Wild Pollinators Enhance Fruit Set of Crops Regardless of Honey Bee Abundance

@article{Garibaldi2013WildPE,
  title={Wild Pollinators Enhance Fruit Set of Crops Regardless of Honey Bee Abundance},
  author={Lucas Alejandro Garibaldi and Ingolf Steffan‐Dewenter and Rachael Winfree and Marcelo Adri{\'a}n Aizen and Riccardo Bommarco and Saul A. Cunningham and Claire Kremen and Lu{\'i}sa Gigante Carvalheiro and Lawrence D. Harder and Ohad Afik and Ignasi Bartomeus and Faye E Benjamin and Virginie Boreux and Daniel P. Cariveau and Natacha Chacoff and Jan‐Hendrik Dudenh{\"o}ffer and Breno Magalh{\~a}es Freitas and Jaboury Ghazoul and Sarah S. Greenleaf and Juliana Hip{\'o}lito and Andrea Holzschuh and Brad G. Howlett and Rufus Isaacs and Steven K. Javorek and Christina M. Kennedy and Kristin Krewenka and Smitha Krishnan and Yael Mandelik and Margaret M. Mayfield and Iris Motzke and Theodore Mushambanyi Munyuli and Brian A. Nault and Mark Otieno and Jessica D. Petersen and Gideon Pisanty and Simon G. Potts and Romina Rader and Taylor H. Ricketts and Maj Rundl{\"o}f and Colleen L. Seymour and Christof Sch{\"u}epp and Hajnalka Szentgy{\"o}rgyi and Hisatomo Taki and Teja Tscharntke and Carlos H. Vergara and Blandina Felipe Viana and Thomas Cherico Wanger and Catrin Westphal and Neal M. Williams and Alexandra‐Maria Klein},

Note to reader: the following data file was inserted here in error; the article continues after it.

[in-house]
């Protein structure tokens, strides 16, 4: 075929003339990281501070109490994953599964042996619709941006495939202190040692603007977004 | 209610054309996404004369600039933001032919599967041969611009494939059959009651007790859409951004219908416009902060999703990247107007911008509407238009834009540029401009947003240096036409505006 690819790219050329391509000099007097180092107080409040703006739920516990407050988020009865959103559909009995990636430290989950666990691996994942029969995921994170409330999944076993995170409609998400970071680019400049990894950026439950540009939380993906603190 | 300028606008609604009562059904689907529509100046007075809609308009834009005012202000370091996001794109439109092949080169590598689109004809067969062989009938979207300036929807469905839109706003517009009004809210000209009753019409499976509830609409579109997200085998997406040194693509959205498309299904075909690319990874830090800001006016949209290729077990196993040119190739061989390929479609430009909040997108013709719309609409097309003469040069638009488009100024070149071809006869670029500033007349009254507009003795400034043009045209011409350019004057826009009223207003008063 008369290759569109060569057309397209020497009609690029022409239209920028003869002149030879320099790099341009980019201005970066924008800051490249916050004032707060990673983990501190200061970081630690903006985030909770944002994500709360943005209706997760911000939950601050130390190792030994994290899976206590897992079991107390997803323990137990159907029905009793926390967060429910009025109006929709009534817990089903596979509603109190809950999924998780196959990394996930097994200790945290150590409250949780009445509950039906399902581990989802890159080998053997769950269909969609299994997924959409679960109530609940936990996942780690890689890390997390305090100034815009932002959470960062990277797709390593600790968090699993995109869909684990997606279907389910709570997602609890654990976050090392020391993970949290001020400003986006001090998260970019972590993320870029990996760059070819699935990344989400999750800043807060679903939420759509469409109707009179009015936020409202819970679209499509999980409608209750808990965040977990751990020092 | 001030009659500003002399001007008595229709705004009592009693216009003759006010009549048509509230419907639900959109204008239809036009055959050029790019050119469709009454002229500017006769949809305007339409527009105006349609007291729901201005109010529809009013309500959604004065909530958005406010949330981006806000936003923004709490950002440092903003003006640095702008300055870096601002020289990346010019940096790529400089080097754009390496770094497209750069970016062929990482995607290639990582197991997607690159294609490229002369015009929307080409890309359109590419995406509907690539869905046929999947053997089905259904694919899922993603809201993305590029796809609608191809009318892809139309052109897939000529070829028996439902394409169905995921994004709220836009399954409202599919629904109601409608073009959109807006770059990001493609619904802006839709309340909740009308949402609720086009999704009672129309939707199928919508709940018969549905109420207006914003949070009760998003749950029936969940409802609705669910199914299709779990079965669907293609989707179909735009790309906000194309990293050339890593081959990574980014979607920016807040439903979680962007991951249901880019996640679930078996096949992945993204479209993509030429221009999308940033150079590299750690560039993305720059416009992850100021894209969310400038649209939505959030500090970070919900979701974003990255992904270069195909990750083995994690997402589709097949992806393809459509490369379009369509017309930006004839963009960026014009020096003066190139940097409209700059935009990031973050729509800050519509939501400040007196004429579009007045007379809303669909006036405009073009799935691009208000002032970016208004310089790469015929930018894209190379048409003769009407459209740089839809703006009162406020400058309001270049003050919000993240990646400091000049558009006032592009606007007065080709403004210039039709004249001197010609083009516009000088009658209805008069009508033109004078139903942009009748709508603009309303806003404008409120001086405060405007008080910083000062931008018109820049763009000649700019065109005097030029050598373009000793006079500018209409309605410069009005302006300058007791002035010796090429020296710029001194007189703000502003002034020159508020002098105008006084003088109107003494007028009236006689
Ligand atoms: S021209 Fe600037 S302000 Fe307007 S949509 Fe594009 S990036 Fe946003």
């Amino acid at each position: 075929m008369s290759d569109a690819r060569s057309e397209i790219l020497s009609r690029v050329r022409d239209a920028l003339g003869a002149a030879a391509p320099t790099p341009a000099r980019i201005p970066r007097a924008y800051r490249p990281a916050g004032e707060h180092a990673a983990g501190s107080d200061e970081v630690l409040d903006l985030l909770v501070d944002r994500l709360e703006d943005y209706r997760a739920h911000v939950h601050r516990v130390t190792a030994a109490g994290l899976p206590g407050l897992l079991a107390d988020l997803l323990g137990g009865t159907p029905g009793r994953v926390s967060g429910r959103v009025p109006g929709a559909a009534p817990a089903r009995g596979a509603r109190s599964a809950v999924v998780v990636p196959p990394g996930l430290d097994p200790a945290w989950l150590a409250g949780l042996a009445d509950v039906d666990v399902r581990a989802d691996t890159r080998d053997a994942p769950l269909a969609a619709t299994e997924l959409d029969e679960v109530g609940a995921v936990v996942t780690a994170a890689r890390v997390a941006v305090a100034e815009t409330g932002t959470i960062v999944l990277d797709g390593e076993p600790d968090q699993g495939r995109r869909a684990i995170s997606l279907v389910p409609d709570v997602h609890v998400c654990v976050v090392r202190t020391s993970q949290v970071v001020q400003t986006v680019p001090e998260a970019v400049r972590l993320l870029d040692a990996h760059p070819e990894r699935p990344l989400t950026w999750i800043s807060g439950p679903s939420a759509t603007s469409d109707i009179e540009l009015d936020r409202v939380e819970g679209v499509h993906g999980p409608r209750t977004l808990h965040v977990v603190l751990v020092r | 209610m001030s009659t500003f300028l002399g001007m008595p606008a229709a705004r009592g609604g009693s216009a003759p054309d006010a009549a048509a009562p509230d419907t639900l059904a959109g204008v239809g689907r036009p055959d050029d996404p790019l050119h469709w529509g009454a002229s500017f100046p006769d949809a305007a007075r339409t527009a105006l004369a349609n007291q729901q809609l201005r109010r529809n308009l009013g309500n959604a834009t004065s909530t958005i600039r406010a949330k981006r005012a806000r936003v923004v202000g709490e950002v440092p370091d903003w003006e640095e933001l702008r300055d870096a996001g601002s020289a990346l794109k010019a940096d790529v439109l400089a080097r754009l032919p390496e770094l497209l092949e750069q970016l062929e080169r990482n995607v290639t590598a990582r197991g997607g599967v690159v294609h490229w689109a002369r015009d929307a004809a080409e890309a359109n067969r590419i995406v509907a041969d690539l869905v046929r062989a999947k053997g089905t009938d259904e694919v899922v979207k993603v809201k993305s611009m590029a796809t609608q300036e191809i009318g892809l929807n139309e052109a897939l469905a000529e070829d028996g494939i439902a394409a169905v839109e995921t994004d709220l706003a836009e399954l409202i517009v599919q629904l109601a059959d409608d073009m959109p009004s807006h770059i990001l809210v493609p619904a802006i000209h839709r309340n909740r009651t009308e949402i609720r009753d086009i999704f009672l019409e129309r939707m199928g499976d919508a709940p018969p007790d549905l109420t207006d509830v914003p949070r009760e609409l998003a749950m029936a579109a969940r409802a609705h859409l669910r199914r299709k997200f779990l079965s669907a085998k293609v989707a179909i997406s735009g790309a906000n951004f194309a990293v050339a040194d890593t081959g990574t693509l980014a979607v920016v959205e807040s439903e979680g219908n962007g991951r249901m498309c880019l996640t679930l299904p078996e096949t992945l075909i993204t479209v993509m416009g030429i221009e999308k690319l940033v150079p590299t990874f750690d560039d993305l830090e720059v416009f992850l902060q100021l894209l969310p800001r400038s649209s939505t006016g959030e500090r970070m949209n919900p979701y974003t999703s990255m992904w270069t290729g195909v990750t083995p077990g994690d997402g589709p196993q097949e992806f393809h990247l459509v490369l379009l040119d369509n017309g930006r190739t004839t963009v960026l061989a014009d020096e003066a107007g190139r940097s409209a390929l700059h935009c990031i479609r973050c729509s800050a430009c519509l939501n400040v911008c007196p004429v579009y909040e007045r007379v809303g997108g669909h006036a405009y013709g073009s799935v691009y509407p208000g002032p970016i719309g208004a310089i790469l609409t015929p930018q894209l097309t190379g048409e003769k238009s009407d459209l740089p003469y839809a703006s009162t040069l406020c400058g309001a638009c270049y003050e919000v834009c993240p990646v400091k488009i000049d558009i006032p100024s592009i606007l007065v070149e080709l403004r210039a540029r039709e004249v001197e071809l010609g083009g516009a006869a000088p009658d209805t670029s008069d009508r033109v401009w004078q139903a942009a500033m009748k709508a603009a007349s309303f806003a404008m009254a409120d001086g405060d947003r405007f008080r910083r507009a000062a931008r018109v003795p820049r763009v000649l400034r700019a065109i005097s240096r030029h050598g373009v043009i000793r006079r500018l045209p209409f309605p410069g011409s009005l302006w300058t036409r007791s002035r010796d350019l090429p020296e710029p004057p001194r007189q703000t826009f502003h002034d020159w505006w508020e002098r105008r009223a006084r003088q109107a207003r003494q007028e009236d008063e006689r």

journal={Science},
  year={2013},
  volume={339},
  pages={1608 - 1611}
}
Honeybees Can't Do It Alone The majority of food crops require pollination to set fruit with the honeybee providing a pollination workhorse, with both feral and managed populations an integral component of crop management (see the Perspective by Tylianakis, published online 28 February). Garibaldi et al. (p. 1608, published online 28 February) now show that wild pollinators are also a vital part of our crop systems. In more than 40 important crops grown worldwide, wild pollinators improved… 
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